At about the same time, in 1984, Mendelsohn organized a meeting of molecular geneticists from around the world to brainstorm the potential for DNA-oriented methods to detect human heritable mutation in A-bomb survivors. It became clear to those at the meeting that despite the enormous scale of this effort, analysis of the entire human genome was feasible. In 1986, the Department of Energy was the first federal agency to launch a major initiative to completely decipher the human genetic code. A year later, Livermore researchers began to study all of chromosome 19, which they had earlier learned was the home of several genes important for DNA repair. In 1990, two years after Batzel retired, the Department of Energy joined forces with the National Institutes of Health to kick off the Human Genome Project, the largest biological research project ever.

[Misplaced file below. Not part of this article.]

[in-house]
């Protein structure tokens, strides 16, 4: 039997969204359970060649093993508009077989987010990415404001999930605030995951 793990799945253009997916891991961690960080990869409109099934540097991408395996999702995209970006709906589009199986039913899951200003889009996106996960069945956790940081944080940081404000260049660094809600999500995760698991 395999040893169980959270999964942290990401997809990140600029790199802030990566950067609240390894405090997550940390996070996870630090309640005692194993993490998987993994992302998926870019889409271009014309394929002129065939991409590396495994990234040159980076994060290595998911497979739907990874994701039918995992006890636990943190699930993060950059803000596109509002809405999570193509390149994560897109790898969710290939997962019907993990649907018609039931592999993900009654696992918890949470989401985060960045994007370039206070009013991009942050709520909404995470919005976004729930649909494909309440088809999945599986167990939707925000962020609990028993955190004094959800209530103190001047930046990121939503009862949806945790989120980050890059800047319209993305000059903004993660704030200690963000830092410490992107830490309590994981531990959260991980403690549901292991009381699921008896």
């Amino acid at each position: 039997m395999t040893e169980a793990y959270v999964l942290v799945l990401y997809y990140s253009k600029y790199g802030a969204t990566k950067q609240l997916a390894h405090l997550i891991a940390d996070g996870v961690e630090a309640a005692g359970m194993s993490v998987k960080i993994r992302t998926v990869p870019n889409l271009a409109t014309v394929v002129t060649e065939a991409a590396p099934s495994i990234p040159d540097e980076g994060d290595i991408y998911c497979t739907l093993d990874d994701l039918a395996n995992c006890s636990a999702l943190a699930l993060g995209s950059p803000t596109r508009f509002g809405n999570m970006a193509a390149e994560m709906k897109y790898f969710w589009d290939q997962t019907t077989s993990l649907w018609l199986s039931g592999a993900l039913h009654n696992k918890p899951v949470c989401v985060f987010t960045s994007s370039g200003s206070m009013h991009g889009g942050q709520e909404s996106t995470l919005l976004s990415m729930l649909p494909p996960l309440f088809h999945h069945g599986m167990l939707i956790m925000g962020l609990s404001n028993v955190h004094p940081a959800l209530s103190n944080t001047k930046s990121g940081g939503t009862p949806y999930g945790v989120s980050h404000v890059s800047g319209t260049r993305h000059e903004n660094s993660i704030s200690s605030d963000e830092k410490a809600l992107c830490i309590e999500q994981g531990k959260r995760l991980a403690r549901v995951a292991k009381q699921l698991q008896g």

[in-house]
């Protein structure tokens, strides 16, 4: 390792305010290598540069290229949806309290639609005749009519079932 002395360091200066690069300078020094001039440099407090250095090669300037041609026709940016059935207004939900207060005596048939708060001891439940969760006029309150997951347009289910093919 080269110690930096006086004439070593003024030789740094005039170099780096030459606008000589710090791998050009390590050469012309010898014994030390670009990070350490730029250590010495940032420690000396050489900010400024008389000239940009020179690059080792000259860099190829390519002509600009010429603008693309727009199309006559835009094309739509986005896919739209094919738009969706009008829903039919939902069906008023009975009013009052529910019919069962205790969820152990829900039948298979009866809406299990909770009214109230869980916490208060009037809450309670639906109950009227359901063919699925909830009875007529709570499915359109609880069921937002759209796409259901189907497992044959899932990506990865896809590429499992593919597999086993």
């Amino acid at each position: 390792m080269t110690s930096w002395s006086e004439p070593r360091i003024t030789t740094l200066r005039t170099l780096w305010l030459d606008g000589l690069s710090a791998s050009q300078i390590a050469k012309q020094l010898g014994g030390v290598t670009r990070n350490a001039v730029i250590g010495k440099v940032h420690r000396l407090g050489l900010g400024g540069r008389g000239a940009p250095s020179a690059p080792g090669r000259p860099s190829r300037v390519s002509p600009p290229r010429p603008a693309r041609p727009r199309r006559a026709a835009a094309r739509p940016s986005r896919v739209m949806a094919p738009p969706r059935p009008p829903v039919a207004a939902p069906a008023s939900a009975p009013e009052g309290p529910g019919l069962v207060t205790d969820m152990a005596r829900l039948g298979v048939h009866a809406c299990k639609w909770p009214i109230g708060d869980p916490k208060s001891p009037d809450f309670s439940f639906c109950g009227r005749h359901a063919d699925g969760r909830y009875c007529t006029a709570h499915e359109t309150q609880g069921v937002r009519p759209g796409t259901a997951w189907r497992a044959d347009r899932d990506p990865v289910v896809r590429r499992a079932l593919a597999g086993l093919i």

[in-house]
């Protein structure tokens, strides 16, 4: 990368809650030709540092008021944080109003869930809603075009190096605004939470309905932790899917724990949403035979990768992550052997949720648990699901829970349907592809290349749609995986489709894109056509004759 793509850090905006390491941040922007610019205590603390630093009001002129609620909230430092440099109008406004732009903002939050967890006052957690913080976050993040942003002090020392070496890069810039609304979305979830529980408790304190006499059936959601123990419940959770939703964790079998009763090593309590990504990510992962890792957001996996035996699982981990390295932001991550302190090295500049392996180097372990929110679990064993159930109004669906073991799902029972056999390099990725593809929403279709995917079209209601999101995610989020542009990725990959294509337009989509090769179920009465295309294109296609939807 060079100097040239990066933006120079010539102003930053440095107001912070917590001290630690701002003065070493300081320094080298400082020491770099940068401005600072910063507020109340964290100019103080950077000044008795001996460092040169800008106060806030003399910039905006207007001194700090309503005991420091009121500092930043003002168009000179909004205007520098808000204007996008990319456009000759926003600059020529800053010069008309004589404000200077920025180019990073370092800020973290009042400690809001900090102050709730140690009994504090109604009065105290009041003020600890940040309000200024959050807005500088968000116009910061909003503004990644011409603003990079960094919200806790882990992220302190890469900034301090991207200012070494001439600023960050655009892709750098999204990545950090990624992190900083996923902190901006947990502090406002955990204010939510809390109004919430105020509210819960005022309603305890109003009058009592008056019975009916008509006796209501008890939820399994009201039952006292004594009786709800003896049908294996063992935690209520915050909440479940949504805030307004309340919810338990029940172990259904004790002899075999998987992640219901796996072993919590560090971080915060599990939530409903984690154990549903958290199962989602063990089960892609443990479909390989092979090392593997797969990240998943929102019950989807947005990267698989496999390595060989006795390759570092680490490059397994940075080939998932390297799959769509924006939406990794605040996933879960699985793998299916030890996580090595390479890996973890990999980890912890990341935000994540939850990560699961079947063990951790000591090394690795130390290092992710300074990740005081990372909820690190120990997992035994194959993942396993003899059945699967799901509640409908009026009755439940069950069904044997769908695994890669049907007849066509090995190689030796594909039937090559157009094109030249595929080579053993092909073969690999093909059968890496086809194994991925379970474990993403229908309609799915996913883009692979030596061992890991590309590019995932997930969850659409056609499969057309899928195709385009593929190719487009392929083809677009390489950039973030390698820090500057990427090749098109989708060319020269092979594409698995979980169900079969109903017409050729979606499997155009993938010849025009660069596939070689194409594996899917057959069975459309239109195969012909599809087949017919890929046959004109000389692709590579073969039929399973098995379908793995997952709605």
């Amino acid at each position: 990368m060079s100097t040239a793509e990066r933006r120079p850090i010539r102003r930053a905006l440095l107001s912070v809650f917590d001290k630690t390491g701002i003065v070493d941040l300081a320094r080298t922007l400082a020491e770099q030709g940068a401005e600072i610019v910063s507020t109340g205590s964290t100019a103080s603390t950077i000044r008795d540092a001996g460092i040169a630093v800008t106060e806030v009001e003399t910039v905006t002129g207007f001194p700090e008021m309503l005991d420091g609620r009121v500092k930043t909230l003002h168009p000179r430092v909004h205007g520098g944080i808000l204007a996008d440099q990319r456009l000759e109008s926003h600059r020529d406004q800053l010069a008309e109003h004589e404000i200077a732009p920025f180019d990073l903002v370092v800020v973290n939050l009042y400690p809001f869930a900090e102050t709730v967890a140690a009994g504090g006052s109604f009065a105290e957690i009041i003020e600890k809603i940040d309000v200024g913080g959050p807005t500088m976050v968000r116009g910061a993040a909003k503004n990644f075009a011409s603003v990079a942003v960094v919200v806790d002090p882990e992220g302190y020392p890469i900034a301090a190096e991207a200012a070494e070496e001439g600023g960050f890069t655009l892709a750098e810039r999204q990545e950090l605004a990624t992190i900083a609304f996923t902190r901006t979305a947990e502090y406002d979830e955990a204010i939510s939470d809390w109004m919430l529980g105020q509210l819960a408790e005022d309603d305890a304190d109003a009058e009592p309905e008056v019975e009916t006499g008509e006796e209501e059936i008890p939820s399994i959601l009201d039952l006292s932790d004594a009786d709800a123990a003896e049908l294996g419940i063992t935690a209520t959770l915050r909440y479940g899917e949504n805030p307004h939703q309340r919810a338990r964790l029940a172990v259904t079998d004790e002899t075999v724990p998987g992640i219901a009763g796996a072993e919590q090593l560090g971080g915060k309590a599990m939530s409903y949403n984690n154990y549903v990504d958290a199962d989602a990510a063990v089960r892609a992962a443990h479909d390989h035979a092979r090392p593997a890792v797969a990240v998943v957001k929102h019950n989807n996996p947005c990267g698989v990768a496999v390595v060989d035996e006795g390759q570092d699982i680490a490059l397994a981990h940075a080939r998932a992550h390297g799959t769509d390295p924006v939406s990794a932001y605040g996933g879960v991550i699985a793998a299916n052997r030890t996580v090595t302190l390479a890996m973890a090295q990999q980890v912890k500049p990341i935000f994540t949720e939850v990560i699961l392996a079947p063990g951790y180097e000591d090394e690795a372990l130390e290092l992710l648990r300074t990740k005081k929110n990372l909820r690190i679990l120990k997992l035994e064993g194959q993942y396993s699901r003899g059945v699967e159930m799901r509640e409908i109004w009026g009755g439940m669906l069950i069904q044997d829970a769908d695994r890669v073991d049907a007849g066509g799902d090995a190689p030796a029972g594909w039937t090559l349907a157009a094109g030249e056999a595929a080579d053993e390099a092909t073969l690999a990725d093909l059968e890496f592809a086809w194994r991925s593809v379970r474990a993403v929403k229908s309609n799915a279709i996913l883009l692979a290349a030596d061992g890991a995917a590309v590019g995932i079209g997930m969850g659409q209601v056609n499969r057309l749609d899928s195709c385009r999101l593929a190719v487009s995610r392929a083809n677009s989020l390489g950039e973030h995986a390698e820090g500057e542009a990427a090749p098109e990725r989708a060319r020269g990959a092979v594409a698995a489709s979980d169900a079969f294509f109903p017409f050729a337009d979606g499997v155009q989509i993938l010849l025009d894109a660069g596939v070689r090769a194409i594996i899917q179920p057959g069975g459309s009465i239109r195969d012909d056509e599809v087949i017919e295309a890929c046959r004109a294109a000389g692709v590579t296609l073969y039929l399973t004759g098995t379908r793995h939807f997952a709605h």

Free Rein for Creativity
It is easy to wonder where Livermore's biomedical research program would be today if Roger Batzel had not been director during those formative years. Mendelsohn says, "When Roger chose people, he then gave them their own reins. Roger was a textbook example of a primary principle of Tom Peters: to never let management interfere with creativity."
—Katie Walter

Key Words: biotechnology, chromosome libraries, chromosome painting, dosimetry, flow cytometry, Human Genome Project, Roger Batzel.

For more information contact Mort Mendelsohn (925) 422-5765 (mendelsohn2@llnl.gov).